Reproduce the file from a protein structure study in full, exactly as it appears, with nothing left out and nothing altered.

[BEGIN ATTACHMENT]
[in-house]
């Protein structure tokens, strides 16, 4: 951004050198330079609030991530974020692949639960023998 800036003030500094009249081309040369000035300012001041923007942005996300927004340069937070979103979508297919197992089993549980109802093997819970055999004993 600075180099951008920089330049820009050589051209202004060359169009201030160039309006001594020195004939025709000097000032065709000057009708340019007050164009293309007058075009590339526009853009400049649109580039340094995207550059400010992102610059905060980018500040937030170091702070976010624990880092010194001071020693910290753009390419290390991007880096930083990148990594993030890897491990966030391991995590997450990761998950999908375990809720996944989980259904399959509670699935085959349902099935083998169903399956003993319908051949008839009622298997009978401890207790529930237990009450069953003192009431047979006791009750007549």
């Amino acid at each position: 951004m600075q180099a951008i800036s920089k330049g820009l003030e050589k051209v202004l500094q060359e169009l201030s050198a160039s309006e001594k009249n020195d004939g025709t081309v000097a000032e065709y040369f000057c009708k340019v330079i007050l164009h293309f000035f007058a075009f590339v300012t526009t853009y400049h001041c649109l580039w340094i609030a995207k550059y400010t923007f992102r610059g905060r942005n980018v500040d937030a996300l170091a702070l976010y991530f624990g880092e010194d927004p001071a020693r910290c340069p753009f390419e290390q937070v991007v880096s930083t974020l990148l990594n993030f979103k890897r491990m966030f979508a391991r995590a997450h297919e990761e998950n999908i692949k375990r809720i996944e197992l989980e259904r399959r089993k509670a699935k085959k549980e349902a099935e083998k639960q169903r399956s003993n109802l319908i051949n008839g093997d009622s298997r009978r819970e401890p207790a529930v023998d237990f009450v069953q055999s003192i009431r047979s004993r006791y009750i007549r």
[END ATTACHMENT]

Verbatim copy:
[in-house]
């Protein structure tokens, strides 16, 4: 951004050198330079609030991530974020692949639960023998 800036003030500094009249081309040369000035300012001041923007942005996300927004340069937070979103979508297919197992089993549980109802093997819970055999004993 600075180099951008920089330049820009050589051209202004060359169009201030160039309006001594020195004939025709000097000032065709000057009708340019007050164009293309007058075009590339526009853009400049649109580039340094995207550059400010992102610059905060980018500040937030170091702070976010624990880092010194001071020693910290753009390419290390991007880096930083990148990594993030890897491990966030391991995590997450990761998950999908375990809720996944989980259904399959509670699935085959349902099935083998169903399956003993319908051949008839009622298997009978401890207790529930237990009450069953003192009431047979006791009750007549």
């Amino acid at each position: 951004m600075q180099a951008i800036s920089k330049g820009l003030e050589k051209v202004l500094q060359e169009l201030s050198a160039s309006e001594k009249n020195d004939g025709t081309v000097a000032e065709y040369f000057c009708k340019v330079i007050l164009h293309f000035f007058a075009f590339v300012t526009t853009y400049h001041c649109l580039w340094i609030a995207k550059y400010t923007f992102r610059g905060r942005n980018v500040d937030a996300l170091a702070l976010y991530f624990g880092e010194d927004p001071a020693r910290c340069p753009f390419e290390q937070v991007v880096s930083t974020l990148l990594n993030f979103k890897r491990m966030f979508a391991r995590a997450h297919e990761e998950n999908i692949k375990r809720i996944e197992l989980e259904r399959r089993k509670a699935k085959k549980e349902a099935e083998k639960q169903r399956s003993n109802l319908i051949n008839g093997d009622s298997r009978r819970e401890p207790a529930v023998d237990f009450v069953q055999s003192i009431r047979s004993r006791y009750i007549r």